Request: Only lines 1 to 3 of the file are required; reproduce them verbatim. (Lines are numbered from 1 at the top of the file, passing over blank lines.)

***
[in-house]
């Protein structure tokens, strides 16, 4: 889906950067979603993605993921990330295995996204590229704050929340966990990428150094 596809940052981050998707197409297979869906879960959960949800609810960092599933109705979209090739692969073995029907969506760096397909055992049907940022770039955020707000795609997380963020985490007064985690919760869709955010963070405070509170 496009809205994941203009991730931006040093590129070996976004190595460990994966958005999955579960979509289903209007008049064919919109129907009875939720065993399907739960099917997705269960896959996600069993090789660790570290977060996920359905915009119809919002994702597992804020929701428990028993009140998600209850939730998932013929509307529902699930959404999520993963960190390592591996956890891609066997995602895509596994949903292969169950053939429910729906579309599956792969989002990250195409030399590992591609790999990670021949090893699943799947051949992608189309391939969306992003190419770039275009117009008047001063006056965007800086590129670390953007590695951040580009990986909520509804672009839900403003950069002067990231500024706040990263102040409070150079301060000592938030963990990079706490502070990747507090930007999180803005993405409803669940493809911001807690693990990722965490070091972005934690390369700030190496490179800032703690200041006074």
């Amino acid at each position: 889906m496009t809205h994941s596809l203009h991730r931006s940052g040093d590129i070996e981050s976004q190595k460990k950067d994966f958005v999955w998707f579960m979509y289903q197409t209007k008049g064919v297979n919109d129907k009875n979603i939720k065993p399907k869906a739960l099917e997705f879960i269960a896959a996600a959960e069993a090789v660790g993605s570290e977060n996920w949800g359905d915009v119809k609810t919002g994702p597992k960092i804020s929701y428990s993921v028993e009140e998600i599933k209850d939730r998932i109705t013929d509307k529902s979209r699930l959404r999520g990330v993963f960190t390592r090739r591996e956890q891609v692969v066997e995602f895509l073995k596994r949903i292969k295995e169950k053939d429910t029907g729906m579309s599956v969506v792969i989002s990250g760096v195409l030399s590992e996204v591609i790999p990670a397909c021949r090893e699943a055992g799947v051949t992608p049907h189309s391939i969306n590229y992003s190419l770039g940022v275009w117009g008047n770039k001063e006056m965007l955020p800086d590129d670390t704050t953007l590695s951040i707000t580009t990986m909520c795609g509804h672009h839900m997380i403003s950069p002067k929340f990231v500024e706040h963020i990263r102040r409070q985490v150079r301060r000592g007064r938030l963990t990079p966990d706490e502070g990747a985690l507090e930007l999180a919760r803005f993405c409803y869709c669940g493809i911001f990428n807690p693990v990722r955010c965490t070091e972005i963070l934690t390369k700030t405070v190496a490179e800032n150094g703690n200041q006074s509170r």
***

[in-house]
């Protein structure tokens, strides 16, 4: 889906950067979603993605993921990330295995996204590229704050929340966990990428150094 596809940052981050998707197409297979869906879960959960949800609810960092599933109705979209090739692969073995029907969506760096397909055992049907940022770039955020707000795609997380963020985490007064985690919760869709955010963070405070509170 496009809205994941203009991730931006040093590129070996976004190595460990994966958005999955579960979509289903209007008049064919919109129907009875939720065993399907739960099917997705269960896959996600069993090789660790570290977060996920359905915009119809919002994702597992804020929701428990028993009140998600209850939730998932013929509307529902699930959404999520993963960190390592591996956890891609066997995602895509596994949903292969169950053939429910729906579309599956792969989002990250195409030399590992591609790999990670021949090893699943799947051949992608189309391939969306992003190419770039275009117009008047001063006056965007800086590129670390953007590695951040580009990986909520509804672009839900403003950069002067990231500024706040990263102040409070150079301060000592938030963990990079706490502070990747507090930007999180803005993405409803669940493809911001807690693990990722965490070091972005934690390369700030190496490179800032703690200041006074």
């Amino acid at each position: 889906m496009t809205h994941s596809l203009h991730r931006s940052g040093d590129i070996e981050s976004q190595k460990k950067d994966f958005v999955w998707f579960m979509y289903q197409t209007k008049g064919v297979n919109d129907k009875n979603i939720k065993p399907k869906a739960l099917e997705f879960i269960a896959a996600a959960e069993a090789v660790g993605s570290e977060n996920w949800g359905d915009v119809k609810t919002g994702p597992k960092i804020s929701y428990s993921v028993e009140e998600i599933k209850d939730r998932i109705t013929d509307k529902s979209r699930l959404r999520g990330v993963f960190t390592r090739r591996e956890q891609v692969v066997e995602f895509l073995k596994r949903i292969k295995e169950k053939d429910t029907g729906m579309s599956v969506v792969i989002s990250g760096v195409l030399s590992e996204v591609i790999p990670a397909c021949r090893e699943a055992g799947v051949t992608p049907h189309s391939i969306n590229y992003s190419l770039g940022v275009w117009g008047n770039k001063e006056m965007l955020p800086d590129d670390t704050t953007l590695s951040i707000t580009t990986m909520c795609g509804h672009h839900m997380i403003s950069p002067k929340f990231v500024e706040h963020i990263r102040r409070q985490v150079r301060r000592g007064r938030l963990t990079p966990d706490e502070g990747a985690l507090e930007l999180a919760r803005f993405c409803y869709c669940g493809i911001f990428n807690p693990v990722r955010c965490t070091e972005i963070l934690t390369k700030t405070v190496a490179e800032n150094g703690n200041q006074s509170r």